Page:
(March 8) After waiting for years with no success for the U.S. to repeal its tax break for exporters, the European Union picked an election year to wait no longer.

On March 1, the EU imposed a 5% tariff on a targeted list of U.S. exports, including fruits and vegetables. Among produce targeted, California tree fruits were hit particularly hard.

“(The Europeans) extended their deadline on a number of occasions, and they believed if they extended it again they would never be taken seriously,” said Bill Bryant, chairman of Bryant Christie Inc., Seattle.

“The story is that the clock is ticking, and we need to come into compliance with the WTO.”

The Extraterritorial Income Exclusion Act of 2000, the U.S. law that gives tax benefits to exporters — particularly to large corporations like Boeing and Microsoft — was ruled illegal by the World Trade Organization in 2000.

Previous versions of the law also had been challenged by Europe — the Foreign Sales Corp. was a 1984 version of the law that the WTO also ruled illegal.

In the latest judgment, the WTO said the exclusion act provides an illegal tax break worth $4 billion a year and authorized the European Union to penalize U.S. exports up to that amount.

Chris Schlect, president of the Northwest Horticultural Council, Yakima, Wash., said it was important that Congress move quickly to get agriculture out of the crossfire of another trade dispute.

“The U.S. lost the case, and we should abide by international law,” he said.

The additional 5% tariff was applied to a list of U.S. exports, including jewelry, textiles and agricultural exports worth $300 million in annual sales to Europe. The EU said it would increase the tariff by 1% every month that Congress fails to act, to a maximum of 17%.

The March 1 action by the EU sparked pleas from industry, farm organizations and even President Bush for congressional action to bring U.S. laws into compliance with WTO rules.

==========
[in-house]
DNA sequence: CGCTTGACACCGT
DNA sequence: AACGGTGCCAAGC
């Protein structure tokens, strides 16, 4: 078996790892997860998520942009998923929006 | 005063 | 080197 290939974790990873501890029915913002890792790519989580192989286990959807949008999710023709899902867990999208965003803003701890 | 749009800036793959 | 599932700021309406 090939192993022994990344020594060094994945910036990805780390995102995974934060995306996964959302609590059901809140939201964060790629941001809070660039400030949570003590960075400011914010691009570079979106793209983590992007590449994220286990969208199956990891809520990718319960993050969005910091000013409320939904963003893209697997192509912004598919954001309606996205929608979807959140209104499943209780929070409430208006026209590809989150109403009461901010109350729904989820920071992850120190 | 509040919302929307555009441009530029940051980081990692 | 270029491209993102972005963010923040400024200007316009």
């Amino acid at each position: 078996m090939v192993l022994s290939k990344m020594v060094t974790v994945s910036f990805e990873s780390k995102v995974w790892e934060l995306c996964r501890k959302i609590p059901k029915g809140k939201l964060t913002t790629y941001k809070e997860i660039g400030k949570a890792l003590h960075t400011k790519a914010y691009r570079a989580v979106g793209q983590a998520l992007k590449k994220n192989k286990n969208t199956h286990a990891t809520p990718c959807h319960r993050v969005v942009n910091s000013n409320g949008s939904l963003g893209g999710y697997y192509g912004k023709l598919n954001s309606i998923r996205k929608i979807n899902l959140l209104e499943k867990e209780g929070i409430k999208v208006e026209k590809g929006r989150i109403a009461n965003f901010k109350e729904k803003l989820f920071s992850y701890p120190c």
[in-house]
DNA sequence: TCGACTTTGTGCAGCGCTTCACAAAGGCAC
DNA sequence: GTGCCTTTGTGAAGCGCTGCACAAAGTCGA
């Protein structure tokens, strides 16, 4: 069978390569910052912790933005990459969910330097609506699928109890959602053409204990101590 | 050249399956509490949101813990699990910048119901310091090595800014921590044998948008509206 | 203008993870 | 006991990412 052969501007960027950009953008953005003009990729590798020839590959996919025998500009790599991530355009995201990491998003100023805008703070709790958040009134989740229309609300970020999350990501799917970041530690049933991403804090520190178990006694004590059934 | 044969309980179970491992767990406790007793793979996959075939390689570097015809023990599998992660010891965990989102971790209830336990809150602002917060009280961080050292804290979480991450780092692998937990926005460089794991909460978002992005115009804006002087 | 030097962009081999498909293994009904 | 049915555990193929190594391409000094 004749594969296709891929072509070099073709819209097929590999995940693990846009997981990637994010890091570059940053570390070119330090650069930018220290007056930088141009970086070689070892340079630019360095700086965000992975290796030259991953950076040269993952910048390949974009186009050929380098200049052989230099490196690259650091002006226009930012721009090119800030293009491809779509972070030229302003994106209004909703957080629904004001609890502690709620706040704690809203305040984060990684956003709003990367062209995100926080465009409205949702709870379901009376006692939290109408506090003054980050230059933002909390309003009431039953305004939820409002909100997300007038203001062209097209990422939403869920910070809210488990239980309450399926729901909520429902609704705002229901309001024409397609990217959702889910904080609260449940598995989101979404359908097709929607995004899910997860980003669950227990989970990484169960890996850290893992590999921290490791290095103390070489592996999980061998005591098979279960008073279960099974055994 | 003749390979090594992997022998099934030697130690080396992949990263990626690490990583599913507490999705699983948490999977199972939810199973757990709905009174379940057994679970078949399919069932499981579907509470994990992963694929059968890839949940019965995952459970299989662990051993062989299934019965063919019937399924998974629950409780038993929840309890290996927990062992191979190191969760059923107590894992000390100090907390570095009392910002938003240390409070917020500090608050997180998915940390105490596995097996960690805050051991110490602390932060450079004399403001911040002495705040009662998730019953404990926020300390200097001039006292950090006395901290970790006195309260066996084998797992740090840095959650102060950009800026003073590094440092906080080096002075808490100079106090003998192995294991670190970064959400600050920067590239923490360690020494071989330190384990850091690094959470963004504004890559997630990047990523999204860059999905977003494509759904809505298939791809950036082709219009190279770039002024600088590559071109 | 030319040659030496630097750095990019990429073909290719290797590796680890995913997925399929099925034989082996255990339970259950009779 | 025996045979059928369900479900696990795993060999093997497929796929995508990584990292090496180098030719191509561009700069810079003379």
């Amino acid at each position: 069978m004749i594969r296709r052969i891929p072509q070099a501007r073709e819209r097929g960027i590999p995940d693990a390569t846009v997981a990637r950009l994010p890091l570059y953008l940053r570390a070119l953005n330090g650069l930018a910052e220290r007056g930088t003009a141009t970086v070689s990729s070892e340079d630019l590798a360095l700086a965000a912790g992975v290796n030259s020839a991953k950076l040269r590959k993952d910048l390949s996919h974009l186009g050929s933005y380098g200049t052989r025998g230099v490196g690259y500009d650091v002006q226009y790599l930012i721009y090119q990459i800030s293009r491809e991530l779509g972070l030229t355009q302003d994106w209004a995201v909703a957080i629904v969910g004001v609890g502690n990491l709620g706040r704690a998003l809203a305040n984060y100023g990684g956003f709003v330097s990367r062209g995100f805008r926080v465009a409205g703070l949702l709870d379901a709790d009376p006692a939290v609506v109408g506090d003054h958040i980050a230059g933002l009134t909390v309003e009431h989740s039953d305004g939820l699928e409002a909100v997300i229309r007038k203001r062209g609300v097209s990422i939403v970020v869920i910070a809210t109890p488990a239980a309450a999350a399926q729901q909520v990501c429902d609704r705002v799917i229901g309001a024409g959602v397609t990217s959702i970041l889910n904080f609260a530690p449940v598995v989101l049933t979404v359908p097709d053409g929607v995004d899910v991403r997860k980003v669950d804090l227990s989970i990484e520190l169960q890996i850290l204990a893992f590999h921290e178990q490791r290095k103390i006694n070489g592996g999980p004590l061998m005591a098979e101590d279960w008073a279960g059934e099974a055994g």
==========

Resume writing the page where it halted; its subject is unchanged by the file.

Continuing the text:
“I think the European Union releasing the list puts more pressure on Congress to figure out how they are going to resolve this issue,” said Chris Garza, trade specialist with the American Farm Bureau Federation, Washington, D.C.

“Our ultimate goal is to get Congress moving on this, so we can get the sanctions removed.”

HIT LIST

The list of fruit, nut and vegetable commodities slapped with the EU sanctions is perhaps most notable for what commodities it didn’t include.

Thanks to lobbying by importers and exporters and perhaps sheer chance, the EU sanctions spared major U.S. export items such as grapefruit, apples, almonds, orange juice and pears.

However, there are several important California commodities that were hurt. Nectarines, peaches, plums and asparagus were among the commodities hit by the March 1 sanctions.

Onions, carrots, peppers, papayas, peas, beans, celery, tomatoes, oranges, lemons, limes, pineapples, avocados and sweet oranges are other commodities on the list. Among processed items, frozen strawberries and frozen raspberries were hit with EU sanctions March 1.

California tree fruit was not yet in season in early March, but any delay in finding a solution could hurt the industry, said David Miller, international programs director for the California Tree Fruit Agreement, Reedley.

“We don’t want to be part of a trade war,” he said. “Leave us alone.”

Miller said California shippers enjoyed record shipments of tree fruit to Europe last year.

U.S. trade statistics rate U.S. peach, plum and nectarine sales to Europe at nearly $12 million last year.

STRONGER EURO

A stronger Euro compared to the U.S. dollar has increased buying power in Europe significantly in the past year, but Miller said the EU sanctions would bite into that trade advantage.

The WTO let the U.S. levy $191 million per year in duties against European goods after a dispute over bananas that ran from 1999 to 2001, and since 1999, the body has allowed $116.8 million in sanctions over an EU ban on hormone-treated beef.

One Washington lobbyist said that although the House of Representatives typically moves first to rewrite tax law, it appears the Senate was prepared to advance the bill in early March.

Lawmakers will attempt to take away the export tax break but replace it with another type of tax break. The Associated Press said Capitol Hill lawmakers hope to pass legislation by mid-April.